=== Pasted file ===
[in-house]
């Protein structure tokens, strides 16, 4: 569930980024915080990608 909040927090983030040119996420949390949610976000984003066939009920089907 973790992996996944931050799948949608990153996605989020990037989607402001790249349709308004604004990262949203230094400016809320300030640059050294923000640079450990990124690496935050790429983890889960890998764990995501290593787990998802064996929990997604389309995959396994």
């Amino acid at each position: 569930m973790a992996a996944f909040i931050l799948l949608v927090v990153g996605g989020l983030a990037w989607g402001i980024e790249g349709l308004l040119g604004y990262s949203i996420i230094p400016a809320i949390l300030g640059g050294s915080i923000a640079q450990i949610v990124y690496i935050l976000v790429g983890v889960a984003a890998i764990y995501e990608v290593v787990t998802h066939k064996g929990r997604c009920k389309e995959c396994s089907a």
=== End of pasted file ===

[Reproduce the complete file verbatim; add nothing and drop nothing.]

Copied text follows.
[in-house]
């Protein structure tokens, strides 16, 4: 569930980024915080990608 909040927090983030040119996420949390949610976000984003066939009920089907 973790992996996944931050799948949608990153996605989020990037989607402001790249349709308004604004990262949203230094400016809320300030640059050294923000640079450990990124690496935050790429983890889960890998764990995501290593787990998802064996929990997604389309995959396994």
């Amino acid at each position: 569930m973790a992996a996944f909040i931050l799948l949608v927090v990153g996605g989020l983030a990037w989607g402001i980024e790249g349709l308004l040119g604004y990262s949203i996420i230094p400016a809320i949390l300030g640059g050294s915080i923000a640079q450990i949610v990124y690496i935050l976000v790429g983890v889960a984003a890998i764990y995501e990608v290593v787990t998802h066939k064996g929990r997604c009920k389309e995959c396994s089907a």